Watercress is related to mustard, and as such has a fresh, bitingly peppery taste that can be quite bracing if one is expecting this little green to yield a more mild tone.
Its refreshing flavour makes it the perfect foil for smoked fish and rich meats. As it contrasts well with the earthy richness of beef, Richard Corrigan uses watercress purée as a base for his grilled rib-eye steak recipe, while Adam Simmonds uses a watercress and nastertium purée to support his beef fillet recipe with bone marrow and red wine.
Lighter foods also do well with the distinctive taste of watercress. Chicken and watercress go well together, particularly when accompanying a creamy risotto, such as Adam Gray's chicken and watercress risotto. Watercress adds an exquisite touch to salads, punctuating other components with its pungent flavour, such as in Tom Aikens' poached salmon with watercress.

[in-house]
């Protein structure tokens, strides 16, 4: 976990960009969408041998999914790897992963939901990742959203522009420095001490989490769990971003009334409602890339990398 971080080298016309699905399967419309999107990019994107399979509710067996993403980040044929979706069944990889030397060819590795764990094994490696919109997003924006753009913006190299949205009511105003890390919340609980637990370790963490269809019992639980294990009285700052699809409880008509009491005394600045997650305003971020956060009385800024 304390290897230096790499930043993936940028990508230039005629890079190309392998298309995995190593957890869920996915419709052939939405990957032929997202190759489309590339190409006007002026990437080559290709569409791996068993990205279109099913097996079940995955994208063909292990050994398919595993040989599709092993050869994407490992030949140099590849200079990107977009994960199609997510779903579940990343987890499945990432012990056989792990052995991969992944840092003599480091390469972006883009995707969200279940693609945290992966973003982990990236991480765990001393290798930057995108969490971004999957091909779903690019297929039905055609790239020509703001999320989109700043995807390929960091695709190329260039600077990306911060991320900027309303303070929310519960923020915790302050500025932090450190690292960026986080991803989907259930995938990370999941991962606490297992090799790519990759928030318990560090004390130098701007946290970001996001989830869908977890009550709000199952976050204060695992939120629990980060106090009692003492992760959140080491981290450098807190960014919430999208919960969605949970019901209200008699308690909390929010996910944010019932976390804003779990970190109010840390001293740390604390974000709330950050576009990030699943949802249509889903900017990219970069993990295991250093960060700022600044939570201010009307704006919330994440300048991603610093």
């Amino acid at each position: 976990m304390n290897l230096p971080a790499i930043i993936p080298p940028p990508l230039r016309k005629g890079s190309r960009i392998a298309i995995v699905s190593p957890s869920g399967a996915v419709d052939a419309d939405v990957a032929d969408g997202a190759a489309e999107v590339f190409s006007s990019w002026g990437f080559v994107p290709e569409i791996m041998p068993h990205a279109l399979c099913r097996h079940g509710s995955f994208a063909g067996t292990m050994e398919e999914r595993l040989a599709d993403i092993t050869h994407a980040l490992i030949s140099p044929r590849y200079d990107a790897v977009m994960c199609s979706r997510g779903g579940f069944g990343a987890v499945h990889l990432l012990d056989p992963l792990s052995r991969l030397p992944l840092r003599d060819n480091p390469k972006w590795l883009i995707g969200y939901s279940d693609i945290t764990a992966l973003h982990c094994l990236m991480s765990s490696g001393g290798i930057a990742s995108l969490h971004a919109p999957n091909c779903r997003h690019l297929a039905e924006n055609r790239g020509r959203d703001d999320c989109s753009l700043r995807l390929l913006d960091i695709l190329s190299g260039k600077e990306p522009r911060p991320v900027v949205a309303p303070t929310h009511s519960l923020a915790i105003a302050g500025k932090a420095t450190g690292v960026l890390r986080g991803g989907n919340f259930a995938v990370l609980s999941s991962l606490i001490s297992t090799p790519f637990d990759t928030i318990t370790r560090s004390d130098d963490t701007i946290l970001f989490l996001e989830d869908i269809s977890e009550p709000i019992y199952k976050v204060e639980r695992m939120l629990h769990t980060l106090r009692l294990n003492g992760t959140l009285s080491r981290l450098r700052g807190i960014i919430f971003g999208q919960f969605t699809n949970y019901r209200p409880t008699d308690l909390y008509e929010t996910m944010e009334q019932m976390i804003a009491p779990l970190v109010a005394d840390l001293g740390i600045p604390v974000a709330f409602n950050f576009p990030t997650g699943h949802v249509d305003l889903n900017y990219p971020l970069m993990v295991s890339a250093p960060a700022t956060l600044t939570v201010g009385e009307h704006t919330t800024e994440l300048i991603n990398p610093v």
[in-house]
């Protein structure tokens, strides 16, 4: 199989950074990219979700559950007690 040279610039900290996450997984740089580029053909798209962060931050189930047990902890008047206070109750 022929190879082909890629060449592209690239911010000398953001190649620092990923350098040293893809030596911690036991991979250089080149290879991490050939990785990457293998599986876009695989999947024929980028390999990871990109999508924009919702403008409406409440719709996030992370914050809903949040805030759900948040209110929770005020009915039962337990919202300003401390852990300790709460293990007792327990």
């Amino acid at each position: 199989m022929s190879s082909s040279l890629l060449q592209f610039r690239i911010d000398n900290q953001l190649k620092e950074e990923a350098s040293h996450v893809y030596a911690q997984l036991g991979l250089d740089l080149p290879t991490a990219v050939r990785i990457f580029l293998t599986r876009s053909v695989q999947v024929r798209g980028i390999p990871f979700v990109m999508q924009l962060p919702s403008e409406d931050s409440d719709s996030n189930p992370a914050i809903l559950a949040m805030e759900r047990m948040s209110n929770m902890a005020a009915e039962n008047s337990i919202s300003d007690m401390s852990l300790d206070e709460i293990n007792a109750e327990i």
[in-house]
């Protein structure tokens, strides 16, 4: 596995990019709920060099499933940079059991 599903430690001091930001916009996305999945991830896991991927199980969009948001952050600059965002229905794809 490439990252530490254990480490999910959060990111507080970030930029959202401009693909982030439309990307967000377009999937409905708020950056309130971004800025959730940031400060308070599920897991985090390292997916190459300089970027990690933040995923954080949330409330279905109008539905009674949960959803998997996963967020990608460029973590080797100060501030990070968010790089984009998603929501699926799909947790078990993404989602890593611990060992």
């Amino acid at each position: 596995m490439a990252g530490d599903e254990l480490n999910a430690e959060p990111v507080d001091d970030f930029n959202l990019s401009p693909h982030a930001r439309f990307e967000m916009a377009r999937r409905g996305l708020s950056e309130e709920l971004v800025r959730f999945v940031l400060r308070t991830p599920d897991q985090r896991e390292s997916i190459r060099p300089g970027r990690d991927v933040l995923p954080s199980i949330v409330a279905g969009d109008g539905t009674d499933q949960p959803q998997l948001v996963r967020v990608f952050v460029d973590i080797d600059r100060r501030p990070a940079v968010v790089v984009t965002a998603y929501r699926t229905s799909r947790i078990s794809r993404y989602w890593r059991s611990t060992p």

Finally, watercress can come into its own as a soup as vivid in the bowl as it is on the palette. Nathan Outlaw presents his watercress soup recipe with traditional British Cheddar toasties, while Shaun Rankin gives his chilled watercress soup a fresh take, using Asian pear and fresh peas for a very special summer dish.